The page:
The federal judge who then-candidate Donald Trump once accused of being biased against him because of his tough immigration stance could end up deciding whether the president gets his long-promised border wall.
U.S. District Court Judge Gonzalo Curiel will hear a case Friday regarding the Trump administration’s ability to ignore environmental laws in the construction of the wall along the U.S.-Mexico border, Fox News has confirmed.
Curiel, whose parents emigrated from Mexico, was attacked by Trump in 2016. Trump said the judge held “tremendous hostility” against him in a lawsuit involving Trump University because of Curiel’s Mexican descent.
Trump doubled-down on the controversial remarks during the campaign and told The Wall Street Journal that Curiel has "an absolute conflict of interest" because of his Mexican heritage in addition to "an inherent conflict of interest" because of the proposal to build a border wall.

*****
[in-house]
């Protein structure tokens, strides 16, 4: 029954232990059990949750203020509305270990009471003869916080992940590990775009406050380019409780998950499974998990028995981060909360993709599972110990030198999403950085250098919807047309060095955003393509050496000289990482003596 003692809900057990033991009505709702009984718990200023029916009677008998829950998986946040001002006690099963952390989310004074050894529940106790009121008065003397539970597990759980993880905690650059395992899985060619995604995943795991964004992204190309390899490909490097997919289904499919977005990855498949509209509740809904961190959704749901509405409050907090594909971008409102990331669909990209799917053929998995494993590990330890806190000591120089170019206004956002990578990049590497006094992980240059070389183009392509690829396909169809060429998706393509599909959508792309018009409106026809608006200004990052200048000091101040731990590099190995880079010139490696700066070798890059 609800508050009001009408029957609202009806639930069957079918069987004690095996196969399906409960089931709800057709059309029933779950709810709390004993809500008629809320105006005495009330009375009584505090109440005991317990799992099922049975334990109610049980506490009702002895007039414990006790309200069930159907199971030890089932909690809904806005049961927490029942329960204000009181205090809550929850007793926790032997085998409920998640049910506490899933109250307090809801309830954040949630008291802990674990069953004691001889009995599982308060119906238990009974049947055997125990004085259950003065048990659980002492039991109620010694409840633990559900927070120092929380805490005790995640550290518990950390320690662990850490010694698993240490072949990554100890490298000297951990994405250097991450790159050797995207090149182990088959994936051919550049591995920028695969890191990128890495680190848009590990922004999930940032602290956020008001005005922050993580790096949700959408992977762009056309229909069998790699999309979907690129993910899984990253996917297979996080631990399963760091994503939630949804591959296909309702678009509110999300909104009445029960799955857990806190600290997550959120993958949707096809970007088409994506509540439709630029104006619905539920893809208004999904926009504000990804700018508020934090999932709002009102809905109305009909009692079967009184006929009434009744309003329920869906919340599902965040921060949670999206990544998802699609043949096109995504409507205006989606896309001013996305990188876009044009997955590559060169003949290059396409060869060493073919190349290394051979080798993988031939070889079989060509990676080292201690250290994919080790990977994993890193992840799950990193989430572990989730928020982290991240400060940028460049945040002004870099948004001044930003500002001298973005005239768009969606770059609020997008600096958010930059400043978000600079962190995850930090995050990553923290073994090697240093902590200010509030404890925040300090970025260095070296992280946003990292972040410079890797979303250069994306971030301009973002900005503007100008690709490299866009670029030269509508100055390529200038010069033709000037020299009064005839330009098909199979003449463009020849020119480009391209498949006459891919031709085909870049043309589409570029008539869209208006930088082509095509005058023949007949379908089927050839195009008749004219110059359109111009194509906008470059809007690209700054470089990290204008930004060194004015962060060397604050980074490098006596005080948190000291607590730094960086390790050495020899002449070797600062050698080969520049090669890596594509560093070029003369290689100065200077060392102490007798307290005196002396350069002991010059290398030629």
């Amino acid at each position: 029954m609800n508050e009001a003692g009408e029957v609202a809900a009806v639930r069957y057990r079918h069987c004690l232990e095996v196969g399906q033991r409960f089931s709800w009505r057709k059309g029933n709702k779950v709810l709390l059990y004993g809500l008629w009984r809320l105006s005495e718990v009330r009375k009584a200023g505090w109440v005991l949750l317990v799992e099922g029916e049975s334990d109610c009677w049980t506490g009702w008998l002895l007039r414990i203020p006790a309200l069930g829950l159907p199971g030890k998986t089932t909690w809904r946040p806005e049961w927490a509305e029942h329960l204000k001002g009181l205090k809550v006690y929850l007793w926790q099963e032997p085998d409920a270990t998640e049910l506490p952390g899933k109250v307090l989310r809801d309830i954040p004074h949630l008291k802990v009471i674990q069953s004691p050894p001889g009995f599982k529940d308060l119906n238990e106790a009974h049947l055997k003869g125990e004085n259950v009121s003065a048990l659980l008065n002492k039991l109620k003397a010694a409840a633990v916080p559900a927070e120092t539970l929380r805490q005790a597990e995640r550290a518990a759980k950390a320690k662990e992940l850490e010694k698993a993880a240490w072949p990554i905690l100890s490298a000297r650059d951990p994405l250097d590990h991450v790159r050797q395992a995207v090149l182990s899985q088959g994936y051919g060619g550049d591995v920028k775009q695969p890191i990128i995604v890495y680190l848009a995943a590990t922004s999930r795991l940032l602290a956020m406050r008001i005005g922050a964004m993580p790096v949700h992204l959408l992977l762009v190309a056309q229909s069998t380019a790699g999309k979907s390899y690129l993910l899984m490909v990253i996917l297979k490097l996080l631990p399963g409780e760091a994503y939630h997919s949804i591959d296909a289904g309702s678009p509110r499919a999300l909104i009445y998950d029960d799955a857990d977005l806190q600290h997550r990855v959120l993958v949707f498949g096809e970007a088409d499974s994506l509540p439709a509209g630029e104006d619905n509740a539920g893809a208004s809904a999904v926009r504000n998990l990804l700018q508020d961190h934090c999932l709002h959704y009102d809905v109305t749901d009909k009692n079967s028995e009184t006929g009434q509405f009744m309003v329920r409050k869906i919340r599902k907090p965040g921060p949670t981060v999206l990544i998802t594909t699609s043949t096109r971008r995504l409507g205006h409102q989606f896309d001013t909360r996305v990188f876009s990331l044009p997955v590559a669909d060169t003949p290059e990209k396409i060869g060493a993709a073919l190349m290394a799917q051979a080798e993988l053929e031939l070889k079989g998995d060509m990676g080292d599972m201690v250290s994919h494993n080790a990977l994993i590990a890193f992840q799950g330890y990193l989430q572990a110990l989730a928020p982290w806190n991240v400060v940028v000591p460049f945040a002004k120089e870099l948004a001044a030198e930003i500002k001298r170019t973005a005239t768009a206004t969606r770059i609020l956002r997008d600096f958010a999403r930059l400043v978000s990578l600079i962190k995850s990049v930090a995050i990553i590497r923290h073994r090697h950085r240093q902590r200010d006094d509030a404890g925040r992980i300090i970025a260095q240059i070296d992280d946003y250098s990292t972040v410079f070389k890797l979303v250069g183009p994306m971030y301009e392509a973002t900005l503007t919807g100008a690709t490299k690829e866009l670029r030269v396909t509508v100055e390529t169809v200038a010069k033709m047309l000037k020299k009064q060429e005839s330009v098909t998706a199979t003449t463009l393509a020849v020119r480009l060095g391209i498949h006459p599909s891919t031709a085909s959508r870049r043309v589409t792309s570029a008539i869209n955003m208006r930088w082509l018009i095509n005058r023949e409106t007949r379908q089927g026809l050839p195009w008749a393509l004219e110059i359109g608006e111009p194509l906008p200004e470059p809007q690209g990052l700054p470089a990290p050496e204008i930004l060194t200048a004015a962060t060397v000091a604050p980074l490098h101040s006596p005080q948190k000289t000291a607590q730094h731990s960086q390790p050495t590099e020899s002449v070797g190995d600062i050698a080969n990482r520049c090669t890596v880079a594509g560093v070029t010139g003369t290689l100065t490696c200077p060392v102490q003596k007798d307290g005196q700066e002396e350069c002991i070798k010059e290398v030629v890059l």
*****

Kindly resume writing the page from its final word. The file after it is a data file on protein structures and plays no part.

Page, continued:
If Curiel rules against Trump, it could undermine the construction of barriers on unfenced portions of the border. If the ruling is favorable to the White House, it would let the administration to issue waivers on environmental laws and build sections of the border.
Curiel's role in the border case was first reported by McClatchy.
The Trump administration was sued by the state of California back in September as part of its effort to block any construction of the border wall.
Curiel is a native of Indiana. After receiving undergraduate and law degrees from Indiana University, he served as a federal prosecutor and a judge in the California state judicial system before being nominated to the federal bench by President Barack Obama in 2011.
California Attorney General Xavier Becerra told at the time that the government “has once again ignored laws it doesn’t like in order to resuscitate a campaign talking point to build a wall on our southern border.”
U.S. Attorney General Jeff Sessions said in September that he expects to win the lawsuit. “The United States government has the control of that border and a responsibility to secure it,” he said.
Fox News' Bill Mears and The Associated Press contributed to this report.